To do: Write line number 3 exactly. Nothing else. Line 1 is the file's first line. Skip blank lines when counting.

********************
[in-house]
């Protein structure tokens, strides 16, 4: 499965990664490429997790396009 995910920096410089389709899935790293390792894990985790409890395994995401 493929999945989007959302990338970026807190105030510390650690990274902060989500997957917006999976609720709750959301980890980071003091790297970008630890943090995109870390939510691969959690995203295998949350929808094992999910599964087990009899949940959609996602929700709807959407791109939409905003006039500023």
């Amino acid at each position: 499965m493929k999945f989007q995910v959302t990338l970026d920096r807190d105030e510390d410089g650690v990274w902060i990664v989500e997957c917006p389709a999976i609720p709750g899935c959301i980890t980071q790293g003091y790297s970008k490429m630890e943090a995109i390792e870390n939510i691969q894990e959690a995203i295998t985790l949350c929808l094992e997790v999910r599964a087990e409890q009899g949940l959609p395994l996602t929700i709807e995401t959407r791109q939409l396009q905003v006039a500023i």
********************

């Amino acid at each position: 499965m493929k999945f989007q995910v959302t990338l970026d920096r807190d105030e510390d410089g650690v990274w902060i990664v989500e997957c917006p389709a999976i609720p709750g899935c959301i980890t980071q790293g003091y790297s970008k490429m630890e943090a995109i390792e870390n939510i691969q894990e959690a995203i295998t985790l949350c929808l094992e997790v999910r599964a087990e409890q009899g949940l959609p395994l996602t929700i709807e995401t959407r791109q939409l396009q905003v006039a500023i």